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Wednesday, February 15, 2012

Features of style

Style text and Frequency:-Features of Style
 The term "feature" has occured many times in this chapter.We defineit simply as the occurence in  a text of linguistic or stylistic category.Examples of linguistic categories are "nasal consonant","noun,"transitive verb","question","negative","future","colour term".Examples of stylistic categories are balanced sentence,"alliteration,"personification".Stylistic categories are more complex phenomena which are often difficult to define,but which are assumed to be describable in tems of linguistic categories,although they are not necessary part of the description of a language.Wee need to refer to them beacause they are a significant element of style,but we shall not in general distinguish them formally from linguistic categories......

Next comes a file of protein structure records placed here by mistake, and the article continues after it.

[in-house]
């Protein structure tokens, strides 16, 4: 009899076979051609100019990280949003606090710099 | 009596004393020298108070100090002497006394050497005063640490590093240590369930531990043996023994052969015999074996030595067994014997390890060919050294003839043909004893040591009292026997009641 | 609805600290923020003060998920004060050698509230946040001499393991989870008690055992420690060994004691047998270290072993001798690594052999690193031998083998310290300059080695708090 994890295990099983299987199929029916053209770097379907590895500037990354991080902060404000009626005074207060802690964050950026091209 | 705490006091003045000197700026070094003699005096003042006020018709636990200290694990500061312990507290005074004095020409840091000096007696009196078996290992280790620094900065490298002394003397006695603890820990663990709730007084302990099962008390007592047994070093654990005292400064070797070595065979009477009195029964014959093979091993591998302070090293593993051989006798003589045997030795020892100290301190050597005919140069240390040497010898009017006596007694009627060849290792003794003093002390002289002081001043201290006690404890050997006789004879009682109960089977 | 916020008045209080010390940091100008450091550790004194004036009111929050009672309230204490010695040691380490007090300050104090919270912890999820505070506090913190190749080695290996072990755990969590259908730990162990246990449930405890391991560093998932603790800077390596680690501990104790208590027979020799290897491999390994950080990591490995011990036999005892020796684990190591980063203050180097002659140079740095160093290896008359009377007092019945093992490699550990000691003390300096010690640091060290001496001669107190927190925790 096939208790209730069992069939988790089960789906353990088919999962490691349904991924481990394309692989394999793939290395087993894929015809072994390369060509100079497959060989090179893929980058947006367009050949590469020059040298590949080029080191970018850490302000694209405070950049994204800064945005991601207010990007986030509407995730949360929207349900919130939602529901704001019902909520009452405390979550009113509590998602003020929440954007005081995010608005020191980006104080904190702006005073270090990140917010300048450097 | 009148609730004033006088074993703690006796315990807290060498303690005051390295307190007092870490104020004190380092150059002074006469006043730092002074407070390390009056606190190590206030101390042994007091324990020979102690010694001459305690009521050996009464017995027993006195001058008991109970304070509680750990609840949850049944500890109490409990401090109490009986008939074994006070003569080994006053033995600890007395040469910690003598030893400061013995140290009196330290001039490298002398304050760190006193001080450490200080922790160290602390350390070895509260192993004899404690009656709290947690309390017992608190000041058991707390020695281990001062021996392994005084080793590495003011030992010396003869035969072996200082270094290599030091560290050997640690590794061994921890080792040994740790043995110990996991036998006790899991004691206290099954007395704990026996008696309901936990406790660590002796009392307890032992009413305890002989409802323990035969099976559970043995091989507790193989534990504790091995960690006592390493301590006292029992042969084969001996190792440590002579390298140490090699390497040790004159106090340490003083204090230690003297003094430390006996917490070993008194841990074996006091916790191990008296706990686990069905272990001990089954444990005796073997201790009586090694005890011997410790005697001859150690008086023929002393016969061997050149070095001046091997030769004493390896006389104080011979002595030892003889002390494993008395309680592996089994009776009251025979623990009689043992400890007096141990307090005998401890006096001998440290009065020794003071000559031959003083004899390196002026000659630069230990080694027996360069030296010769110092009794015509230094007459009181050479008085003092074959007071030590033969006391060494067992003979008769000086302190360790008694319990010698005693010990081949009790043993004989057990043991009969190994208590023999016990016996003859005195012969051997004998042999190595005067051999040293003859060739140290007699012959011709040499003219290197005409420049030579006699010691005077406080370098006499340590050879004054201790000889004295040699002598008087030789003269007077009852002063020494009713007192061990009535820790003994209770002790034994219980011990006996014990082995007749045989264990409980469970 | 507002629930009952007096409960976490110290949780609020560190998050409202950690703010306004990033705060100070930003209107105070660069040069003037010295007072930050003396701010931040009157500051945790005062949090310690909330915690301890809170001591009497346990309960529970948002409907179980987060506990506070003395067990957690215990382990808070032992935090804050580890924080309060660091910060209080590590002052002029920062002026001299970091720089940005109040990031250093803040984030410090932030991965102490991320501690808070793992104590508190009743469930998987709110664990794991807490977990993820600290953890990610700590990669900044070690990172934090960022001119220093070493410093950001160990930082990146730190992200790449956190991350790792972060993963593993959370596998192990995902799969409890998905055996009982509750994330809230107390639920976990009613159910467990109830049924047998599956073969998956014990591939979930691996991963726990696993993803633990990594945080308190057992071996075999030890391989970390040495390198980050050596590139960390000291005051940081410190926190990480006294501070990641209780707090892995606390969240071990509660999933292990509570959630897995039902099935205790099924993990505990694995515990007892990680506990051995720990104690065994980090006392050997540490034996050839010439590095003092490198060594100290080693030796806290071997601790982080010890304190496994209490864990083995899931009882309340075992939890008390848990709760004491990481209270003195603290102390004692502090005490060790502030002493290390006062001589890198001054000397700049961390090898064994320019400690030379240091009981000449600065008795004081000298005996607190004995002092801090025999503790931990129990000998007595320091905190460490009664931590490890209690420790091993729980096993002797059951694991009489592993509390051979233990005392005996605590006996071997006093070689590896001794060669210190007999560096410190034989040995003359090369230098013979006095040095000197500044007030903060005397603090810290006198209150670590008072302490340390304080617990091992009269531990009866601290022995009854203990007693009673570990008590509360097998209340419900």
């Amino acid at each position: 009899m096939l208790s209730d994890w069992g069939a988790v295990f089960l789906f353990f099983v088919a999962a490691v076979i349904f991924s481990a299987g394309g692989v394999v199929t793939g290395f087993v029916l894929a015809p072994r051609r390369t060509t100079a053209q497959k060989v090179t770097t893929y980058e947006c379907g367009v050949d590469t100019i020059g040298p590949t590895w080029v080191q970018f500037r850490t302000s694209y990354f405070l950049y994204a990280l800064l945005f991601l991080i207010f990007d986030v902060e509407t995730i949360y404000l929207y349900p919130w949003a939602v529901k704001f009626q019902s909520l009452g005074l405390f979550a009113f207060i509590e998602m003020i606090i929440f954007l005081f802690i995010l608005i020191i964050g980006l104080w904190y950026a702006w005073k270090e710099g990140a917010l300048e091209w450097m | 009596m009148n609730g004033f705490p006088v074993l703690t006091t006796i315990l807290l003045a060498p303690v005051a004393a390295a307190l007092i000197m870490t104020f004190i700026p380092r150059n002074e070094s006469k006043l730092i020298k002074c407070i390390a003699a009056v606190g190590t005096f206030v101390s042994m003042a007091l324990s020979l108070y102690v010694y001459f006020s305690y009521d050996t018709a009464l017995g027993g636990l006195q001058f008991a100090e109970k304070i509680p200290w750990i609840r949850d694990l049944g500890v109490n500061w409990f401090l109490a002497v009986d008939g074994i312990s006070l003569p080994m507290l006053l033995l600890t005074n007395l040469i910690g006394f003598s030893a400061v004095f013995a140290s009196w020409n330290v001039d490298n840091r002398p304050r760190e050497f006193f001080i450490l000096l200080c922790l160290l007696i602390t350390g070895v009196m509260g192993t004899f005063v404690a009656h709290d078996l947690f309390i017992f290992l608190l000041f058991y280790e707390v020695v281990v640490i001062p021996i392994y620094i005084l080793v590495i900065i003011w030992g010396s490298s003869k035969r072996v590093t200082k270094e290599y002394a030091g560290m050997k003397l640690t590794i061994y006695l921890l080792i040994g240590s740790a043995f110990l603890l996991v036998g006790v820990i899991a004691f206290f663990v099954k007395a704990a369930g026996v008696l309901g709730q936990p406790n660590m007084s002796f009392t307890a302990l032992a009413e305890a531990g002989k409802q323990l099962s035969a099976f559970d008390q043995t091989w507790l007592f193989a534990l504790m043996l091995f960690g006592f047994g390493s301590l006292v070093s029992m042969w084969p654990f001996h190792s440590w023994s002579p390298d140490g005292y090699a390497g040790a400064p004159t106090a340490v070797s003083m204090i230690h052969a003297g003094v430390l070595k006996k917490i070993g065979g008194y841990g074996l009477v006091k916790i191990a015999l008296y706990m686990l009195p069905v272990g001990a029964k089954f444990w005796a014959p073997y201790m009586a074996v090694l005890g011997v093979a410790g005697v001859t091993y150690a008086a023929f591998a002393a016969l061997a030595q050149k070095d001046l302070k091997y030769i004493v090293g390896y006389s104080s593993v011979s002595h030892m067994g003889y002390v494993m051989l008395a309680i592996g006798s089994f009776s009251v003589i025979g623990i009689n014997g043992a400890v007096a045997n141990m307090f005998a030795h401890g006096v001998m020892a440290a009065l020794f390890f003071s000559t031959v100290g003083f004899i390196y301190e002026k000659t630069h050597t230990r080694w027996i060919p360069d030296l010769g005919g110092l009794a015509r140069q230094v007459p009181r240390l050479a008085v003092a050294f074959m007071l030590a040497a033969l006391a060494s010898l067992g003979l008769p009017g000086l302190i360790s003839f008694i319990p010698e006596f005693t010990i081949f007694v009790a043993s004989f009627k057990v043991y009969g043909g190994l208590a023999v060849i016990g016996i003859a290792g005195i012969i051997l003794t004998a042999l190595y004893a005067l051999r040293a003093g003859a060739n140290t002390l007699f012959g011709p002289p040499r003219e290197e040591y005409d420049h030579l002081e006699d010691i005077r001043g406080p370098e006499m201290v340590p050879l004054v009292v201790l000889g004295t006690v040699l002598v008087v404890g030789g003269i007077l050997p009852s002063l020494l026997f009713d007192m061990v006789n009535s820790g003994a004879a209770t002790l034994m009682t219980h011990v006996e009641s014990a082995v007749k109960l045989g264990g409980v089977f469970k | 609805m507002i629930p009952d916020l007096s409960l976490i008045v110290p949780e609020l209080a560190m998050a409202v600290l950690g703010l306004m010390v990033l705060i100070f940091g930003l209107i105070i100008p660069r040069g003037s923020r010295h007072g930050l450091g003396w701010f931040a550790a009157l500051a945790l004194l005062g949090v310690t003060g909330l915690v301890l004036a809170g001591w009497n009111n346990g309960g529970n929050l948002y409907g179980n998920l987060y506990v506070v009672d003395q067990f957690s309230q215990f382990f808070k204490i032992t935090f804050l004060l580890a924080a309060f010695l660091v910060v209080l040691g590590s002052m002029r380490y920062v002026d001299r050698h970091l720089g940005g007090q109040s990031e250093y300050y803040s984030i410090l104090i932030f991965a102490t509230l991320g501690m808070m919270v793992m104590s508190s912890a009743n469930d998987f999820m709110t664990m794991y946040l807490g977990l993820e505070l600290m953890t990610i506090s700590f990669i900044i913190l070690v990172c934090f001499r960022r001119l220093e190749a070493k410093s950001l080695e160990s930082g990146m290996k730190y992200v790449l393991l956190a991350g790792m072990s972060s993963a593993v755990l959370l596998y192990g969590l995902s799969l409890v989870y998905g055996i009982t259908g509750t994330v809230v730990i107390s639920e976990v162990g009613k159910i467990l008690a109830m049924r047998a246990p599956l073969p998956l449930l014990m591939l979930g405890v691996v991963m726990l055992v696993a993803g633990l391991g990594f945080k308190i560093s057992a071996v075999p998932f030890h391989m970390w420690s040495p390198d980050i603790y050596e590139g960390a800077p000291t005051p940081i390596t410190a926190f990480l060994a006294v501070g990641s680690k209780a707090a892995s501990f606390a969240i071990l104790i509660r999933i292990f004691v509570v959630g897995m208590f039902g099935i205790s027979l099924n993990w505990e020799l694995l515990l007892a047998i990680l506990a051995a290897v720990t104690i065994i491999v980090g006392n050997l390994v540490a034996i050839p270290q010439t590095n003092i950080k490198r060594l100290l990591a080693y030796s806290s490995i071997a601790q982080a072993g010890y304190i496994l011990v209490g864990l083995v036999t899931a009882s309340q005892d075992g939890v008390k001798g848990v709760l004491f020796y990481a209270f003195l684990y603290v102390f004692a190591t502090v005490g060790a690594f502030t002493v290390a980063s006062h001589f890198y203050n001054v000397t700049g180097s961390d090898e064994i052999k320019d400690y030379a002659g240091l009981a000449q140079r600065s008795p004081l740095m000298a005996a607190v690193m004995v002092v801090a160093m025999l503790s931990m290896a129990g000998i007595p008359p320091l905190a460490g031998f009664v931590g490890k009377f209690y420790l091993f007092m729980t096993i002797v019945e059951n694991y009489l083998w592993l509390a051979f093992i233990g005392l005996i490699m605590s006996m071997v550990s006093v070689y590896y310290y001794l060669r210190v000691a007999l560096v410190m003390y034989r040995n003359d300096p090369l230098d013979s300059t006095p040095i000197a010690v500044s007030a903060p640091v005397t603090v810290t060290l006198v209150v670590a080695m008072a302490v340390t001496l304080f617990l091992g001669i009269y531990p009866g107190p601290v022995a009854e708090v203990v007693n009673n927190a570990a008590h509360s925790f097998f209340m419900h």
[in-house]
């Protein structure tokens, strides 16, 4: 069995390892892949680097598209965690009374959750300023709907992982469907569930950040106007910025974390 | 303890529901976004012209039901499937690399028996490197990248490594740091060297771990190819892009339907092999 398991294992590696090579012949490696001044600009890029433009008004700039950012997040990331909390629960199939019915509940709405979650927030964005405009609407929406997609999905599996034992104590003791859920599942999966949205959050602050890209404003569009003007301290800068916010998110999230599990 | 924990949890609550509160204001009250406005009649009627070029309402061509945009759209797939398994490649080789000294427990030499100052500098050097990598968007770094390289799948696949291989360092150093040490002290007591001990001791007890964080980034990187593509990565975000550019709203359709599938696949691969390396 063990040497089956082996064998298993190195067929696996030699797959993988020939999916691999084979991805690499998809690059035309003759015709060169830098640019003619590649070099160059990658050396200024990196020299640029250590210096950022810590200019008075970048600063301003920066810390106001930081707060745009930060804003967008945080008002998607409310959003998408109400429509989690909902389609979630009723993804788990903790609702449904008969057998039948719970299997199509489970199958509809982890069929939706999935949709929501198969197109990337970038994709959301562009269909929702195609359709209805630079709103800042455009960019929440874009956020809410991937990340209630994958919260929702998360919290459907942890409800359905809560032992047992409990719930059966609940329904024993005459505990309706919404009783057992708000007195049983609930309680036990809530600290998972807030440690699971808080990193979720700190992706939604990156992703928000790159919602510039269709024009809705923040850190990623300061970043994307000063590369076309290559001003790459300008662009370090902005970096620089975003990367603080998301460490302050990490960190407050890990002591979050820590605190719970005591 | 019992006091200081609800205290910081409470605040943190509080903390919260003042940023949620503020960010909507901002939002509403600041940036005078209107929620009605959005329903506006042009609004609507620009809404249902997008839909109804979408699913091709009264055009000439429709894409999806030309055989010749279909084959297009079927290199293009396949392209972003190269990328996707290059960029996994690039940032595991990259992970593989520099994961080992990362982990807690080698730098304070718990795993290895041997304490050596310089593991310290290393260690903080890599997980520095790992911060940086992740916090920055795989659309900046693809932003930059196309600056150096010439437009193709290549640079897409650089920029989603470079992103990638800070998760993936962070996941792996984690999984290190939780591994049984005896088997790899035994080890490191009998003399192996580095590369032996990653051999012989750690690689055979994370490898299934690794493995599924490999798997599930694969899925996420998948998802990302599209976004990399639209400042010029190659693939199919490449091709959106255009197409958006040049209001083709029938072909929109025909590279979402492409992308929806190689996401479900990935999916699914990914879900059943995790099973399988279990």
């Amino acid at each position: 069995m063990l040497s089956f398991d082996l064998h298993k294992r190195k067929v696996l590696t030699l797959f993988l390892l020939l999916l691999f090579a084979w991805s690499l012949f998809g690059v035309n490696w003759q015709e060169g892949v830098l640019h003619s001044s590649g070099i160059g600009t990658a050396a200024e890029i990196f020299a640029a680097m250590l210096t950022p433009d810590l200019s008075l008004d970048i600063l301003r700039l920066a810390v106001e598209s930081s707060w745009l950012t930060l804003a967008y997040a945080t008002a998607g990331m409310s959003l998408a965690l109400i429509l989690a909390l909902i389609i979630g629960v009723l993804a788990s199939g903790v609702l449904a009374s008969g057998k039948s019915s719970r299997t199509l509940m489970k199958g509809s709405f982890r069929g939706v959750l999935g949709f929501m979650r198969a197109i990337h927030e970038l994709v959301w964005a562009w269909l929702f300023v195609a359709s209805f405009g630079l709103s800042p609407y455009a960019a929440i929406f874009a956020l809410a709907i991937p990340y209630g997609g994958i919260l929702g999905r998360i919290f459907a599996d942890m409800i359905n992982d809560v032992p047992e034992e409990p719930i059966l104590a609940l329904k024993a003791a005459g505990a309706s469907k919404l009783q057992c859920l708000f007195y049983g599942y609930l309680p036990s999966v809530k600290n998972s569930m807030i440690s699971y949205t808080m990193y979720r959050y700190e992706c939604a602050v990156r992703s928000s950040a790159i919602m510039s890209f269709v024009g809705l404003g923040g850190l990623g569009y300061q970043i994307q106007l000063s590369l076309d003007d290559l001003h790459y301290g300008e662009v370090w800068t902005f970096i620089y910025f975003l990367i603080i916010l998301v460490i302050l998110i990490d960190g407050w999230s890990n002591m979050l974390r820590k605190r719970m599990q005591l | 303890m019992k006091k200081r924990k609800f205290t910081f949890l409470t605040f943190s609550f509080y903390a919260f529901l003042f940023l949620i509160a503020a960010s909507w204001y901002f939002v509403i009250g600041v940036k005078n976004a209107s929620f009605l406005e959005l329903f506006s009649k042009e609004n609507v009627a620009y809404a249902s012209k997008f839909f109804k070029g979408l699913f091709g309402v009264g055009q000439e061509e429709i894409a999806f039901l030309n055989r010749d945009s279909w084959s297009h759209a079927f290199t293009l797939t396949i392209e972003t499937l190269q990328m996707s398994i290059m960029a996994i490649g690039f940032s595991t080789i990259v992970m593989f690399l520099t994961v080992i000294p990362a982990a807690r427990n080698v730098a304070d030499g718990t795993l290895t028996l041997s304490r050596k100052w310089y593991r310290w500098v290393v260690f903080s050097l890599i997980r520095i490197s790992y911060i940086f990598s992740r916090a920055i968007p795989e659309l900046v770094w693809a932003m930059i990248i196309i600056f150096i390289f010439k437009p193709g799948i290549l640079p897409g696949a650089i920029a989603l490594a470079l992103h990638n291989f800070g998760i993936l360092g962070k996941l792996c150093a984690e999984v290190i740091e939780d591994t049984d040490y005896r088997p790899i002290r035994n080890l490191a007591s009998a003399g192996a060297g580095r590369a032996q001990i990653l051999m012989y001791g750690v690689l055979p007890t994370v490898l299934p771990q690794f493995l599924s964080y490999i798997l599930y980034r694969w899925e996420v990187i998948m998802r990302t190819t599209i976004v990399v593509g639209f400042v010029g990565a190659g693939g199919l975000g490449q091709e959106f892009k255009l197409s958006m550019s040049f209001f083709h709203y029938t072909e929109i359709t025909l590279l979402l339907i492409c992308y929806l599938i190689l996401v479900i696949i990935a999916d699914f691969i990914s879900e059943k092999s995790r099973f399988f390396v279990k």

Linguistic categories are essentially contrastive and therefore their occurence entails the non-occurence of other categories:for example the occurence of a nasal consonant entails the non-occurence of a fricative consonant,a stop consonant,or a vowel.The contrastive nature of linuguistic categories is clear in cases where the category label contains two words:for example transitive verb obviously contrasts with other types of verb.In cases where there is only one term (eg noun) there is always an omitted generic term:a noun would be explicitly labelled a "noun word"; a question,"a question sentence",and so on.It is the part of the function of a linguistic theory, and of its linguistic description of the English language,to specify what linguistic categories there are and what are the contrastive relations between them.We shall not attempt a detailed account of linguistic categories in this book,but will use as far as possible those which are well enough known not to need explaination in terms of some linguistic theory.

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